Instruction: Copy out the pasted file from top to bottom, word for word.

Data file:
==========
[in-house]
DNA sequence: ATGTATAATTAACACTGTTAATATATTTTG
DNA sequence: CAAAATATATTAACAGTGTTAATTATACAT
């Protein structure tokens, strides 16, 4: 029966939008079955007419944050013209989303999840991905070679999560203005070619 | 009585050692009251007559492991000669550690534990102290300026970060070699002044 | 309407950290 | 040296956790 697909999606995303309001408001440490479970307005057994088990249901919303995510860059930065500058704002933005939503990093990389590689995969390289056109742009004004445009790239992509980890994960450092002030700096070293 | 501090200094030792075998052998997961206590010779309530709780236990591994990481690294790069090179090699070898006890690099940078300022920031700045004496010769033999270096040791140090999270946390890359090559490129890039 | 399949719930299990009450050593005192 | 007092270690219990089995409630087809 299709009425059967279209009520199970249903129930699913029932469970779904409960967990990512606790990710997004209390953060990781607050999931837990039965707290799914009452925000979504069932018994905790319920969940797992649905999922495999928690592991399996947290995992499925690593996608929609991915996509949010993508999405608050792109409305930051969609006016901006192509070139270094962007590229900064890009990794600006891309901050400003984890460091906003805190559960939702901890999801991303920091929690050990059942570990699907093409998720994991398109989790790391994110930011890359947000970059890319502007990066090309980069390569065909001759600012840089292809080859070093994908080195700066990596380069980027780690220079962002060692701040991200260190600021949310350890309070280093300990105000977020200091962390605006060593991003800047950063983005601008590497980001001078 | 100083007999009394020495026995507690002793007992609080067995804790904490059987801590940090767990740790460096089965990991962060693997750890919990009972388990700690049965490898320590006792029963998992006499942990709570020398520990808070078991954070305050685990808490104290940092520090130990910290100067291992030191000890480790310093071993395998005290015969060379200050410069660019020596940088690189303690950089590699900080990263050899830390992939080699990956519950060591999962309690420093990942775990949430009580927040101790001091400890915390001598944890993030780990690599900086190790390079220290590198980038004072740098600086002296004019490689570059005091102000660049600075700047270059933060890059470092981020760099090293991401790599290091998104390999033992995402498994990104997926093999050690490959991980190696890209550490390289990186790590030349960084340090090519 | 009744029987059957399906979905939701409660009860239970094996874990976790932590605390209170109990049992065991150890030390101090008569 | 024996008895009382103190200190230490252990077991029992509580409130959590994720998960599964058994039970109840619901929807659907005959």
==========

[in-house]
DNA sequence: ATGTATAATTAACACTGTTAATATATTTTG
DNA sequence: CAAAATATATTAACAGTGTTAATTATACAT
């Protein structure tokens, strides 16, 4: 029966939008079955007419944050013209989303999840991905070679999560203005070619 | 009585050692009251007559492991000669550690534990102290300026970060070699002044 | 309407950290 | 040296956790 697909999606995303309001408001440490479970307005057994088990249901919303995510860059930065500058704002933005939503990093990389590689995969390289056109742009004004445009790239992509980890994960450092002030700096070293 | 501090200094030792075998052998997961206590010779309530709780236990591994990481690294790069090179090699070898006890690099940078300022920031700045004496010769033999270096040791140090999270946390890359090559490129890039 | 399949719930299990009450050593005192 | 007092270690219990089995409630087809 299709009425059967279209009520199970249903129930699913029932469970779904409960967990990512606790990710997004209390953060990781607050999931837990039965707290799914009452925000979504069932018994905790319920969940797992649905999922495999928690592991399996947290995992499925690593996608929609991915996509949010993508999405608050792109409305930051969609006016901006192509070139270094962007590229900064890009990794600006891309901050400003984890460091906003805190559960939702901890999801991303920091929690050990059942570990699907093409998720994991398109989790790391994110930011890359947000970059890319502007990066090309980069390569065909001759600012840089292809080859070093994908080195700066990596380069980027780690220079962002060692701040991200260190600021949310350890309070280093300990105000977020200091962390605006060593991003800047950063983005601008590497980001001078 | 100083007999009394020495026995507690002793007992609080067995804790904490059987801590940090767990740790460096089965990991962060693997750890919990009972388990700690049965490898320590006792029963998992006499942990709570020398520990808070078991954070305050685990808490104290940092520090130990910290100067291992030191000890480790310093071993395998005290015969060379200050410069660019020596940088690189303690950089590699900080990263050899830390992939080699990956519950060591999962309690420093990942775990949430009580927040101790001091400890915390001598944890993030780990690599900086190790390079220290590198980038004072740098600086002296004019490689570059005091102000660049600075700047270059933060890059470092981020760099090293991401790599290091998104390999033992995402498994990104997926093999050690490959991980190696890209550490390289990186790590030349960084340090090519 | 009744029987059957399906979905939701409660009860239970094996874990976790932590605390209170109990049992065991150890030390101090008569 | 024996008895009382103190200190230490252990077991029992509580409130959590994720998960599964058994039970109840619901929807659907005959």